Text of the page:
Jump to content

Recommended Posts

queer-cf-rt-feat.jpg

I have discovered the secret to making a great roundtable: Alex Segura. If Alex is involved, or I get interested in a book by someone Alex has introduced me to, it’s a breeze to fill our imaginary table. This time I wanted to focus on the positives and negatives LGBTQ+  writers face. I’ve been thinking about it ever since we did the sex roundtable: if we rarely see any vanilla sex, then all of the other flavors are probably not being served either.

Anyway, this came about because of PJ Vernon’s excellent new thriller, Bath Haus, and his enthusiastic participation at the aforementioned sex roundtable where he was suggested to me by…Alex Segura! The rest of our distinguished panel: Mette Harrison, who writes the Linda Waldhiem series of Mormon mysteries and is currently at work on a new series with an asexual protagonist; Mette identifies as agender; Greg Herren, a gay crime writer whose series protagonist in in a throuple; the aforementioned gay male writer P.J. Vernon; and Robyn Gigl, a trans lawyer whose series debut featuring a trans lawyer was published earlier this year. We also had the talented Cheryl Head, who writes the Charlie Mack Motown mysteries featuring a queer African-American detective; Kelly J. Ford, whose coming-of-age in the deep south novel Cottonmouth is a stunner; and Eddy Boudel Tan, a queer Asian Canadian author who writes fiction with undercurrents of mystery.

For more on our panelists, check out their recent books:

Mette Harrison: The Prodigal Daughter (2021)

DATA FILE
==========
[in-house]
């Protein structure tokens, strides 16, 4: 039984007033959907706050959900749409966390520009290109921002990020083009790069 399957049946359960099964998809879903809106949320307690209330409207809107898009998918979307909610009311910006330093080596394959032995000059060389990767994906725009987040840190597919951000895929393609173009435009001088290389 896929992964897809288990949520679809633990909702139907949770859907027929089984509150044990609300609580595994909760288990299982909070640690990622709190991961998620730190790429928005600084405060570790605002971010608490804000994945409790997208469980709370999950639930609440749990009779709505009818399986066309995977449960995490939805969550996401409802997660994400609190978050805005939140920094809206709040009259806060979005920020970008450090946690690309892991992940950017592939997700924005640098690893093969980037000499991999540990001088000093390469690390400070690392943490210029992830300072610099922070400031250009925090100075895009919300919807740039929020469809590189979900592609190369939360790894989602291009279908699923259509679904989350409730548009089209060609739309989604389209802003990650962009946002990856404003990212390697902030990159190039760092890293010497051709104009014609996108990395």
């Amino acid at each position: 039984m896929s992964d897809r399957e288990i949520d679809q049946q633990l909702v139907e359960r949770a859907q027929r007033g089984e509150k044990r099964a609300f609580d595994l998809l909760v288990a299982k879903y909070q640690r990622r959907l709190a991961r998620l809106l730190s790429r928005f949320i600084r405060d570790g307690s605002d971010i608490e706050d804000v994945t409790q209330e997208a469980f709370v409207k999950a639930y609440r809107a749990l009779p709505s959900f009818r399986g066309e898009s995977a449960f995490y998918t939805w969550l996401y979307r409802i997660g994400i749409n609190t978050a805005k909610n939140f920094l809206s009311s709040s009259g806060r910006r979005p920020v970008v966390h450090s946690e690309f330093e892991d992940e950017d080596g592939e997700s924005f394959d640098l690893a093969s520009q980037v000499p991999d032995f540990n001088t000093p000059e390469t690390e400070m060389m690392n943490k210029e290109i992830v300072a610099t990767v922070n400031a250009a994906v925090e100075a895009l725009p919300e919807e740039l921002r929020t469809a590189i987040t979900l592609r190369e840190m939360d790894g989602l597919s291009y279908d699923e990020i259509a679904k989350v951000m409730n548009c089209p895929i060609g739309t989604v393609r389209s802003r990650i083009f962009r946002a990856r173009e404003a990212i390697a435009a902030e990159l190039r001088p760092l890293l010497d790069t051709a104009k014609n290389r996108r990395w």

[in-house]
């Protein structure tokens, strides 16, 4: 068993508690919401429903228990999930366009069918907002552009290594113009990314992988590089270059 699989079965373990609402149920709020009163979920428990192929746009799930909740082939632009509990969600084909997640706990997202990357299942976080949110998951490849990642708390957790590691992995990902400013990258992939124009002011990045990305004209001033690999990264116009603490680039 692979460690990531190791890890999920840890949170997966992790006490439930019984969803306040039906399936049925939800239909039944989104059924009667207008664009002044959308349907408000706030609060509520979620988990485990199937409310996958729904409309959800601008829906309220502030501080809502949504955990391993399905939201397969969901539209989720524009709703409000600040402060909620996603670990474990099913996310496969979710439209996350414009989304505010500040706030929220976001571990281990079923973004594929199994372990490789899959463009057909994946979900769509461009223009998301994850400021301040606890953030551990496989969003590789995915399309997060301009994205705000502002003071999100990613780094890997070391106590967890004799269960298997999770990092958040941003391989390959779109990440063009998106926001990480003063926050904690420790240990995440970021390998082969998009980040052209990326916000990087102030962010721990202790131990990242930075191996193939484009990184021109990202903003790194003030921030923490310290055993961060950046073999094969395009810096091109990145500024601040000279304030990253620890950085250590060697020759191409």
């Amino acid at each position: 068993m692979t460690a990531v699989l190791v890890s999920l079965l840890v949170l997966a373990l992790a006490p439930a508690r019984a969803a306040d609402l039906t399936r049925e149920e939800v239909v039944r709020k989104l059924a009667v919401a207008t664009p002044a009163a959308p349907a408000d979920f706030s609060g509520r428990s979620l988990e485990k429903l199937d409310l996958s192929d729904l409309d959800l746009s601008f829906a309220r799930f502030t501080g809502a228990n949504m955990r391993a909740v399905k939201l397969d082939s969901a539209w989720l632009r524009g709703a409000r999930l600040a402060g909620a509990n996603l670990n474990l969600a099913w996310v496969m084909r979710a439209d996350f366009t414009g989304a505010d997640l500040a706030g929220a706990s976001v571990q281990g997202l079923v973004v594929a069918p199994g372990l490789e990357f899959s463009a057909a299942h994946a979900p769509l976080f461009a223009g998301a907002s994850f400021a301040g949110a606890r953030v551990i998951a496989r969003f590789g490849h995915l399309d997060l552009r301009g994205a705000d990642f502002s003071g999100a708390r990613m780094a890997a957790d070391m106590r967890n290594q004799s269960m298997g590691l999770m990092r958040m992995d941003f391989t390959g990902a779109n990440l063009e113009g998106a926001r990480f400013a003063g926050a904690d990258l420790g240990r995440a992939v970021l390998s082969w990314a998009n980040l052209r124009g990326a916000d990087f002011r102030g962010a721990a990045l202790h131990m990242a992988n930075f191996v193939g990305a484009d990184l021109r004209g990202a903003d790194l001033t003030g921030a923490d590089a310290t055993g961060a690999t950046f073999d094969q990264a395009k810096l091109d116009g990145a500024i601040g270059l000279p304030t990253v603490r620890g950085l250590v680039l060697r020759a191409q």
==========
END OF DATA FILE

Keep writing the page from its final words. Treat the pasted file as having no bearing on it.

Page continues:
Greg Herren: Bury Me In Shadows (2021)

P.J. Vernon: Bath Haus (2021)

Robyn Gigl: By Way of Sorrow (2021)

Cheryl Head: Find Me When I’m Lost (2020)

Kelly J. Ford: Cottonmouths (2017)

Eddy Boudel: After Elias (2020)

 

___________________________________

“P.J. is like a queer Raymond”

___________________________________

Mette Harrison: Hi

Robyn Gigl: Hi

Eddy Boudel Tan: Hello! :wave::s

Lisa Levy: Hi earlybirds!

Greg Herren: hey

Kelly J. Ford: Hello!

P. J. Vernon: Hayyyyyy y’all!!

Lisa: Hi PJ!

Eddy : HEY PJ!!!!!!

P. J.: ROUNDTABLE READY!!

Cheryl Head: Hi all!

P. J.: Maybe we should do intros because I don’t know if I’ve had the pleasure of meeting everyone!

Eddy: Hi everyone! I’m Eddy from beautiful Vancouver. I’m the author of AFTER ELIAS and the forthcoming THE REBELLIOUS TIDE.

Lisa: Eddy is our token Canadian.

Eddy: And yes, EVERYONE knows PJ (Mr. Popular)

P. J.: God I love After Elias so damn much!!! I’m PJ author of Bath Haus!

Cheryl: Hi Eddy. Hope to get to Vancouver one day.

Kelly : Everyone knows PJ!

Robyn: I’m Robyn Gigl from NJ – author of BY WAY OF SORROW.

Lisa: He’s like a queer Raymond?

Robyn: LOL

Eddy: I love being joined by two adopted Canadians!

Mette Harrison: I write the Mormon mystery series, The Bishop’s Wife.

Kelly: I’m Kelly, author of Cottonmouths (based in Arkansas, where I’m from)

Lisa: I am dying to read your book, Kelly. Alex Segura (who also knows everyone) raved about it.

Kelly: Aw, thanks! Appreciate it

Robyn: It’s great – reading it now

P. J.: Mormon mysteries FTW! And yes, COTTONMOUTHS is incredible (and I’m lucky cause I get to read Kelly’s fresh stuff)

Eddy: Cheryl Come on over one day! It’s a beautiful place

Cheryl:  I’m Cheryl Head. I write the Charlie Mack Motown Mysteries set in, guess where, Detroit.

Lisa: Mette writes a series I love, and has a young man come out in the last book.

Cheryl: Oh, and Hi Mette!

Mette: Hi

Eddy: Adding all your books to my TBR

Lisa: Doing these always means my stack of books gets higher!

___________________________________